Any of the following recipes can be used with differing effects and flavors with firs, spruce and most pines, but assuredly with the Eastern white pine. Like with all foods, know your source and eat in moderation the first few times. Experiment and enjoy!
Preparation technique for using conifer needles in recipes: Rinse needles and spin dry. Trim needles tight to twig/branch with sharp knife. Chop only enough needles and only enough times necessary to release oils. Extra needles may be frozen for later use.
White Pine Vinegar:
For a balsamic-type vinegar that can be used on salads and vegetables. Place enough needles to almost completely fill a glass jar (your choice of size), and cover with a good organic apple cider vinegar -- make sure all needles are completely covered by a good inch. Place wax paper or clear wrap over top of bottle and place in a cool dark place. Leave for at least two weeks -- a month is better -- and strain.
Place strained liquid in a pretty bottle (with a non-reactive cover) and use like you would any balsamic vinegar.
For an attractive and thoughtful gift, place a fresh, clean bundle of needles in the bottle before closing and seal with beeswax.
White Pine Needle Tea:
Bring water to boil in a non-reactive pan. Add needles, reduce heat and simmer for up to 20 minutes -- or place in a glass jar and leave to steep overnight in the refrigerator. Strain needles and drink warm or cold. You can also put the needles in an unbleached tea bag. The tea should be slightly red in color with a light oil floating on top. You can add honey or cinnamon. This will be mild and a little tangy to the taste. High in antioxidants, vitamin C and vitamin A. It has been found that pine needle tea has strong antimutagenic, antioxidant and antiproliferative properties, which help in preventing cancer-producing cells. Along with that, they also have anti-tumor effects on the body.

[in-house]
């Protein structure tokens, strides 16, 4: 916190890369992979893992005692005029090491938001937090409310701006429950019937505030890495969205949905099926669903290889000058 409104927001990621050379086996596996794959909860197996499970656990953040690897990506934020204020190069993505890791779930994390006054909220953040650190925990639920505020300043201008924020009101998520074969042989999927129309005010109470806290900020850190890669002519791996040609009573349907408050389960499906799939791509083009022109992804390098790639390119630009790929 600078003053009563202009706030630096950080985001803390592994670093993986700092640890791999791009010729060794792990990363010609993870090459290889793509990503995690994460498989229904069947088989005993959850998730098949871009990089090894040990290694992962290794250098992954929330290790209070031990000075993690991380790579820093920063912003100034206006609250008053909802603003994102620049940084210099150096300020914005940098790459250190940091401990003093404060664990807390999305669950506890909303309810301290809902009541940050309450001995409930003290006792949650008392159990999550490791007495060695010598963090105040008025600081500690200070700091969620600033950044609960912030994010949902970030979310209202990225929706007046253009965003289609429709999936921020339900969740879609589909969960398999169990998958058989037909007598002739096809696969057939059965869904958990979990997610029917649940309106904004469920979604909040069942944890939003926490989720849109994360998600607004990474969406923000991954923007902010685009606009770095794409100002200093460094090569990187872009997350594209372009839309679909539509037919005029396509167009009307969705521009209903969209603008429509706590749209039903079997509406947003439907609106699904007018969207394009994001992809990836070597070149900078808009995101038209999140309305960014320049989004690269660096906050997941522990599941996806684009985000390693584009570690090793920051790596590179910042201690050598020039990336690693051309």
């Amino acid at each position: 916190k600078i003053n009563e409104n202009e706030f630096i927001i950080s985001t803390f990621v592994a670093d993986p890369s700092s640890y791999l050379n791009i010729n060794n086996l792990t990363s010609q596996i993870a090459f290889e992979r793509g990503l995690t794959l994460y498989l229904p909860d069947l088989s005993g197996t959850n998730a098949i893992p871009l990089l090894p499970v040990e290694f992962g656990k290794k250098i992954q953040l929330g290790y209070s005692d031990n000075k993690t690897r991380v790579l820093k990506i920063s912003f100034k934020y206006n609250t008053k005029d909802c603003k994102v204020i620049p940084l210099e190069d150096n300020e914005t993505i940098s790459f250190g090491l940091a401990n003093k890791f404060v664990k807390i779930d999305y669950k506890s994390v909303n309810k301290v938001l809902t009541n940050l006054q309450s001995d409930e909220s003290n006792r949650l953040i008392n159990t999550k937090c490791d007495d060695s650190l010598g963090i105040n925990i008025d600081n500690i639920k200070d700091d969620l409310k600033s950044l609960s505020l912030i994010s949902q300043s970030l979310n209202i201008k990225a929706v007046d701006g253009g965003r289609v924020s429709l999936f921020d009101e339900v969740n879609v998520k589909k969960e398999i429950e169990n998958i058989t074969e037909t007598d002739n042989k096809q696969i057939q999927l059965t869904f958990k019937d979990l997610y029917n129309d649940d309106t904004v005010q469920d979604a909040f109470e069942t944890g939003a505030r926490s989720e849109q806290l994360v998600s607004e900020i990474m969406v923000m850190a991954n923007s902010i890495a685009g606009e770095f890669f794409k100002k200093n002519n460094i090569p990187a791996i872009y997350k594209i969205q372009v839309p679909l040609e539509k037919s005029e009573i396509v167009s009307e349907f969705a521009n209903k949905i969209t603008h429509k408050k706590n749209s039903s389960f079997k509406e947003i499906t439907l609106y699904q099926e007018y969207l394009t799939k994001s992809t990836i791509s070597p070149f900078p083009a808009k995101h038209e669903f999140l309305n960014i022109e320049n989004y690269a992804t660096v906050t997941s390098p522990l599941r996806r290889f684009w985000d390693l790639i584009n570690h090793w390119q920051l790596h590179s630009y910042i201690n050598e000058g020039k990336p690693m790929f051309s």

Conifer Simple Syrup:
In a small non-reactive saucepan, make a simple syrup by combining the water and sugar, and heating slowly until the sugar has dissolved. Turn the heat off, add needles, and let steep for at least one hour. Remove and discard needles when finished steeping. Makes great sorbet or carbonated drink.
Prepare your needles and dehydrate. Once dry, grind them in a blender or coffee grinder. Use as you would any seasoning powder. The spruce is stronger and can be used in the same places you would use rosemary; the fir are mild; and the Eastern White pine the mildest of all. These are good in/on vegetables, soup, meats, chicken, fish and desserts.
Darra Goldstein is editor in chief of The Oxford Companion to Sugar and Sweets, an 888-page reference guide to all things sweet. "The book is really a compendium of human desires, a cultural history of desire for things that are sweet and what it has caused in the world, in both the realm of pleasure and also of pain," she says.